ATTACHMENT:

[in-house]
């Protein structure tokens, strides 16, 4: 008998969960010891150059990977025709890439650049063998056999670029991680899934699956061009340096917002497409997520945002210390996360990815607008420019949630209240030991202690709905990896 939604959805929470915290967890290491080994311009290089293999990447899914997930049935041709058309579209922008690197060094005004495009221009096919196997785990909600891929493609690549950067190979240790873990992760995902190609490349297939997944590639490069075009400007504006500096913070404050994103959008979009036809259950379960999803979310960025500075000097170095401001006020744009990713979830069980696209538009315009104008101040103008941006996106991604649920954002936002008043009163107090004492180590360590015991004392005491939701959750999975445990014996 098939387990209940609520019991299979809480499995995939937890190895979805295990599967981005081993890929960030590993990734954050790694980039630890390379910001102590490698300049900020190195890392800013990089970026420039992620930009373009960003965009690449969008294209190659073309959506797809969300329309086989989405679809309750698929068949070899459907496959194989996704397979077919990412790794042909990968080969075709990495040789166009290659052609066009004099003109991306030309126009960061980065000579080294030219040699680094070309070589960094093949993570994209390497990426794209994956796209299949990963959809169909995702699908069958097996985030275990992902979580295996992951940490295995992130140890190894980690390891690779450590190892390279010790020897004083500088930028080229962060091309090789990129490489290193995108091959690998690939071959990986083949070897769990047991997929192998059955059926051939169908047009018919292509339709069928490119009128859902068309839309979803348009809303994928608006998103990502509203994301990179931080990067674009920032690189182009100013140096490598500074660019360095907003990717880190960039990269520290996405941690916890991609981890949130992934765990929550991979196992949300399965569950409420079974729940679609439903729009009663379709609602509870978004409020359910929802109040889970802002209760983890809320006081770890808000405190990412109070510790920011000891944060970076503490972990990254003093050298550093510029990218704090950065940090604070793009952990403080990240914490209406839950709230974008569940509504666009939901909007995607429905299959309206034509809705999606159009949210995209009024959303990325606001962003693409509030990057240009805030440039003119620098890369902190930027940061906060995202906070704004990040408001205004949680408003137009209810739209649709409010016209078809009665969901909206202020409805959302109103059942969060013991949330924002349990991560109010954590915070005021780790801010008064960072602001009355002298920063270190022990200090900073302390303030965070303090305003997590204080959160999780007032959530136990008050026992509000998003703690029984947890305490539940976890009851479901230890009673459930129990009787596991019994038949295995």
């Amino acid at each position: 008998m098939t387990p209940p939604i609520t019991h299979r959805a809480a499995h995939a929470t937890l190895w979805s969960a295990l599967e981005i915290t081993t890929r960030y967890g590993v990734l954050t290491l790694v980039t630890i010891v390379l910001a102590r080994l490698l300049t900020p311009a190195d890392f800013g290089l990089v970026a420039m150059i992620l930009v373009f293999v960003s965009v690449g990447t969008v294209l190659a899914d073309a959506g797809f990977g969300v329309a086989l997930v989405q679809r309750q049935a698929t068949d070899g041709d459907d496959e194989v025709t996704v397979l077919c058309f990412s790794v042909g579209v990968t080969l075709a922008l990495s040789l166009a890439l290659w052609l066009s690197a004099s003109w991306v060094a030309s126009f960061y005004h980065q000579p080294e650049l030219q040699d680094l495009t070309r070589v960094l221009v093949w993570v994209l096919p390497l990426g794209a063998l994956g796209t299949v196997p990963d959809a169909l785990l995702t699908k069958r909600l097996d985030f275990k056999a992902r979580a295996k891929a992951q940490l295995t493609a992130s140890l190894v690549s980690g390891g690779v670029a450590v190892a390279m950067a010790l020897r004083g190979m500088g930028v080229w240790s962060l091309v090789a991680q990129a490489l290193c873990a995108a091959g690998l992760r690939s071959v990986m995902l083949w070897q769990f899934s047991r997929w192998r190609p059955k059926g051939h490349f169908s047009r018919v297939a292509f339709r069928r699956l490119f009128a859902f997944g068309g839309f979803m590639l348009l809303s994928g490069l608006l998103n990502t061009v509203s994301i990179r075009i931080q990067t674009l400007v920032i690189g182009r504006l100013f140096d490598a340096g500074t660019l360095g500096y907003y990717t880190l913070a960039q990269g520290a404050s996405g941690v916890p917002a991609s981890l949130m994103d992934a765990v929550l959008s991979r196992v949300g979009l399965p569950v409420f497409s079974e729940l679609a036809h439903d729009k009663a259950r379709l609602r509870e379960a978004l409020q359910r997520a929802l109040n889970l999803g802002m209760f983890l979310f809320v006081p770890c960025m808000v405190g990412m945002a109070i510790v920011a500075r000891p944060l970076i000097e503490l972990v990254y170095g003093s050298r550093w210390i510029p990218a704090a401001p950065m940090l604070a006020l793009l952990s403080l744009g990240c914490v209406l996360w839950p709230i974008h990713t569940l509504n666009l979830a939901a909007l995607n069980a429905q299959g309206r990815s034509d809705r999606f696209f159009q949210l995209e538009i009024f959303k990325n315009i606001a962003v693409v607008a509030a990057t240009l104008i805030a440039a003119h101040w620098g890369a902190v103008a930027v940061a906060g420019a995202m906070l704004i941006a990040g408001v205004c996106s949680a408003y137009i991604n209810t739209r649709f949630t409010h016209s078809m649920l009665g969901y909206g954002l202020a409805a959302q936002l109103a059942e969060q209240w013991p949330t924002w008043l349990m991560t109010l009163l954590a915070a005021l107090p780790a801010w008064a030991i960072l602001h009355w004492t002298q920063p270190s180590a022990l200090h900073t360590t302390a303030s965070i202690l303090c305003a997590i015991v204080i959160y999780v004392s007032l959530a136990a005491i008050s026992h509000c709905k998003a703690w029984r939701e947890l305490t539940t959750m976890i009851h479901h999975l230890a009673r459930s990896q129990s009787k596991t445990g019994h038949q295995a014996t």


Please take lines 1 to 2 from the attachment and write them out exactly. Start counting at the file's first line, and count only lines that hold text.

[in-house]
């Protein structure tokens, strides 16, 4: 008998969960010891150059990977025709890439650049063998056999670029991680899934699956061009340096917002497409997520945002210390996360990815607008420019949630209240030991202690709905990896 939604959805929470915290967890290491080994311009290089293999990447899914997930049935041709058309579209922008690197060094005004495009221009096919196997785990909600891929493609690549950067190979240790873990992760995902190609490349297939997944590639490069075009400007504006500096913070404050994103959008979009036809259950379960999803979310960025500075000097170095401001006020744009990713979830069980696209538009315009104008101040103008941006996106991604649920954002936002008043009163107090004492180590360590015991004392005491939701959750999975445990014996 098939387990209940609520019991299979809480499995995939937890190895979805295990599967981005081993890929960030590993990734954050790694980039630890390379910001102590490698300049900020190195890392800013990089970026420039992620930009373009960003965009690449969008294209190659073309959506797809969300329309086989989405679809309750698929068949070899459907496959194989996704397979077919990412790794042909990968080969075709990495040789166009290659052609066009004099003109991306030309126009960061980065000579080294030219040699680094070309070589960094093949993570994209390497990426794209994956796209299949990963959809169909995702699908069958097996985030275990992902979580295996992951940490295995992130140890190894980690390891690779450590190892390279010790020897004083500088930028080229962060091309090789990129490489290193995108091959690998690939071959990986083949070897769990047991997929192998059955059926051939169908047009018919292509339709069928490119009128859902068309839309979803348009809303994928608006998103990502509203994301990179931080990067674009920032690189182009100013140096490598500074660019360095907003990717880190960039990269520290996405941690916890991609981890949130992934765990929550991979196992949300399965569950409420079974729940679609439903729009009663379709609602509870978004409020359910929802109040889970802002209760983890809320006081770890808000405190990412109070510790920011000891944060970076503490972990990254003093050298550093510029990218704090950065940090604070793009952990403080990240914490209406839950709230974008569940509504666009939901909007995607429905299959309206034509809705999606159009949210995209009024959303990325606001962003693409509030990057240009805030440039003119620098890369902190930027940061906060995202906070704004990040408001205004949680408003137009209810739209649709409010016209078809009665969901909206202020409805959302109103059942969060013991949330924002349990991560109010954590915070005021780790801010008064960072602001009355002298920063270190022990200090900073302390303030965070303090305003997590204080959160999780007032959530136990008050026992509000998003703690029984947890305490539940976890009851479901230890009673459930129990009787596991019994038949295995």